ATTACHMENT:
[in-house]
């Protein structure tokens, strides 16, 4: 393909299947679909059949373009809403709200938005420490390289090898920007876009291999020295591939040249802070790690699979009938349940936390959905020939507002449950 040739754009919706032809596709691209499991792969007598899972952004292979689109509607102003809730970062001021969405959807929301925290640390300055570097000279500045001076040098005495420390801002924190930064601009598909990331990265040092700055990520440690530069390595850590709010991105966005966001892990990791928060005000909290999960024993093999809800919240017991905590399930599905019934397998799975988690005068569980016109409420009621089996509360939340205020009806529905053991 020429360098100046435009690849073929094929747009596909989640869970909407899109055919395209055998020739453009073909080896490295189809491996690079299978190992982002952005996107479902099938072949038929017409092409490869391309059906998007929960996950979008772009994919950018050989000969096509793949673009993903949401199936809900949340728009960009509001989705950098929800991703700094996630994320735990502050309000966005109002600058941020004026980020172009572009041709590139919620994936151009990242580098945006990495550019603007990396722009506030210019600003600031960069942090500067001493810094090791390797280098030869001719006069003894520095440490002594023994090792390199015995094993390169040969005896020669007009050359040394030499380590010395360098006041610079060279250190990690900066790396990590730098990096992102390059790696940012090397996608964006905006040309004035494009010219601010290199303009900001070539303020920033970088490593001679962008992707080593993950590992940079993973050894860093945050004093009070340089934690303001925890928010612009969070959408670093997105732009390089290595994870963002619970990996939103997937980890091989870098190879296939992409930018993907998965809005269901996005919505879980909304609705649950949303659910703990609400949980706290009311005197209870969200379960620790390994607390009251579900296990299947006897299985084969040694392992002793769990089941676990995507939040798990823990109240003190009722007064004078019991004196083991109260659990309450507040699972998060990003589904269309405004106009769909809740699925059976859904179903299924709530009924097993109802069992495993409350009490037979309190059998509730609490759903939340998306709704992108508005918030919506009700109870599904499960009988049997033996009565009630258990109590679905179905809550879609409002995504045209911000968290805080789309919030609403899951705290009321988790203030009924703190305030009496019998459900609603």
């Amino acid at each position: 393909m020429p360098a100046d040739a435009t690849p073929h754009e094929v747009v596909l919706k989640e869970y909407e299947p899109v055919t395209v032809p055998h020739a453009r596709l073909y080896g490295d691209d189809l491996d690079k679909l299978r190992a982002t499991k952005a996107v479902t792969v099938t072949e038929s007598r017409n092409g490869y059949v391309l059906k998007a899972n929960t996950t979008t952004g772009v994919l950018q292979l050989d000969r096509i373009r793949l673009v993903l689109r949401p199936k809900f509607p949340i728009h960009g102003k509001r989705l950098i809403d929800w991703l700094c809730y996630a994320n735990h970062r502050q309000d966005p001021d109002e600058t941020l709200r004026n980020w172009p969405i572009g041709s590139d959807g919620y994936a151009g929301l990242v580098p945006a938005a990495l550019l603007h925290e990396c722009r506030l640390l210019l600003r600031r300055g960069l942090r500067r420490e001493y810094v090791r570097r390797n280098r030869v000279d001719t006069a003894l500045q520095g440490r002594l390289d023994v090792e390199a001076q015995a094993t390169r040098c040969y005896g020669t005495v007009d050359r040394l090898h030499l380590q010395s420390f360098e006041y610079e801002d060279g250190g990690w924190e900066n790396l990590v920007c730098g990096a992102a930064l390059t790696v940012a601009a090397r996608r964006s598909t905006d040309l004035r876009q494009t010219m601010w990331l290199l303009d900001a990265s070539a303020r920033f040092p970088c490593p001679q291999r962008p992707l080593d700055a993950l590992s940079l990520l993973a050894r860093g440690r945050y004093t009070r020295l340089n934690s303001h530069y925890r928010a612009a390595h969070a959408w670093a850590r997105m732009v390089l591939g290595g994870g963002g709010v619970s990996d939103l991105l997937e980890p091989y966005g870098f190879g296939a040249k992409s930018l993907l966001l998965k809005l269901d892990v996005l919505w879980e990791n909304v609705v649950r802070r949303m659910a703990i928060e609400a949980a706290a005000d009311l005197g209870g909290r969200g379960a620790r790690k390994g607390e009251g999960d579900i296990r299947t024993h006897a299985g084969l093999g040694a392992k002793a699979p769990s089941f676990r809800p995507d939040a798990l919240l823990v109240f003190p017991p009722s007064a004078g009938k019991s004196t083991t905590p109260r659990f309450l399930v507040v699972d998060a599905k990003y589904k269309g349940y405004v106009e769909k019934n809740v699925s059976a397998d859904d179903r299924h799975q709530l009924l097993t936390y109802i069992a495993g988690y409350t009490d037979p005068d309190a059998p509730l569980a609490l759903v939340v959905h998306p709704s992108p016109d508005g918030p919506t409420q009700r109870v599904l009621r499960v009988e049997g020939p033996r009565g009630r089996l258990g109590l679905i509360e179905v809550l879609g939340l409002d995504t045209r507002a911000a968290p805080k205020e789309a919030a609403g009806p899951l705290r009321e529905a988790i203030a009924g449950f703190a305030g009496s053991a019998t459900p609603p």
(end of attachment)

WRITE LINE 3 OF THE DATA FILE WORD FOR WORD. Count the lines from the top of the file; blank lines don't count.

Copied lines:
């Amino acid at each position: 393909m020429p360098a100046d040739a435009t690849p073929h754009e094929v747009v596909l919706k989640e869970y909407e299947p899109v055919t395209v032809p055998h020739a453009r596709l073909y080896g490295d691209d189809l491996d690079k679909l299978r190992a982002t499991k952005a996107v479902t792969v099938t072949e038929s007598r017409n092409g490869y059949v391309l059906k998007a899972n929960t996950t979008t952004g772009v994919l950018q292979l050989d000969r096509i373009r793949l673009v993903l689109r949401p199936k809900f509607p949340i728009h960009g102003k509001r989705l950098i809403d929800w991703l700094c809730y996630a994320n735990h970062r502050q309000d966005p001021d109002e600058t941020l709200r004026n980020w172009p969405i572009g041709s590139d959807g919620y994936a151009g929301l990242v580098p945006a938005a990495l550019l603007h925290e990396c722009r506030l640390l210019l600003r600031r300055g960069l942090r500067r420490e001493y810094v090791r570097r390797n280098r030869v000279d001719t006069a003894l500045q520095g440490r002594l390289d023994v090792e390199a001076q015995a094993t390169r040098c040969y005896g020669t005495v007009d050359r040394l090898h030499l380590q010395s420390f360098e006041y610079e801002d060279g250190g990690w924190e900066n790396l990590v920007c730098g990096a992102a930064l390059t790696v940012a601009a090397r996608r964006s598909t905006d040309l004035r876009q494009t010219m601010w990331l290199l303009d900001a990265s070539a303020r920033f040092p970088c490593p001679q291999r962008p992707l080593d700055a993950l590992s940079l990520l993973a050894r860093g440690r945050y004093t009070r020295l340089n934690s303001h530069y925890r928010a612009a390595h969070a959408w670093a850590r997105m732009v390089l591939g290595g994870g963002g709010v619970s990996d939103l991105l997937e980890p091989y966005g870098f190879g296939a040249k992409s930018l993907l966001l998965k809005l269901d892990v996005l919505w879980e990791n909304v609705v649950r802070r949303m659910a703990i928060e609400a949980a706290a005000d009311l005197g209870g909290r969200g379960a620790r790690k390994g607390e009251g999960d579900i296990r299947t024993h006897a299985g084969l093999g040694a392992k002793a699979p769990s089941f676990r809800p995507d939040a798990l919240l823990v109240f003190p017991p009722s007064a004078g009938k019991s004196t083991t905590p109260r659990f309450l399930v507040v699972d998060a599905k990003y589904k269309g349940y405004v106009e769909k019934n809740v699925s059976a397998d859904d179903r299924h799975q709530l009924l097993t936390y109802i069992a495993g988690y409350t009490d037979p005068d309190a059998p509730l569980a609490l759903v939340v959905h998306p709704s992108p016109d508005g918030p919506t409420q009700r109870v599904l009621r499960v009988e049997g020939p033996r009565g009630r089996l258990g109590l679905i509360e179905v809550l879609g939340l409002d995504t045209r507002a911000a968290p805080k205020e789309a919030a609403g009806p899951l705290r009321e529905a988790i203030a009924g449950f703190a305030g009496s053991a019998t459900p609603p």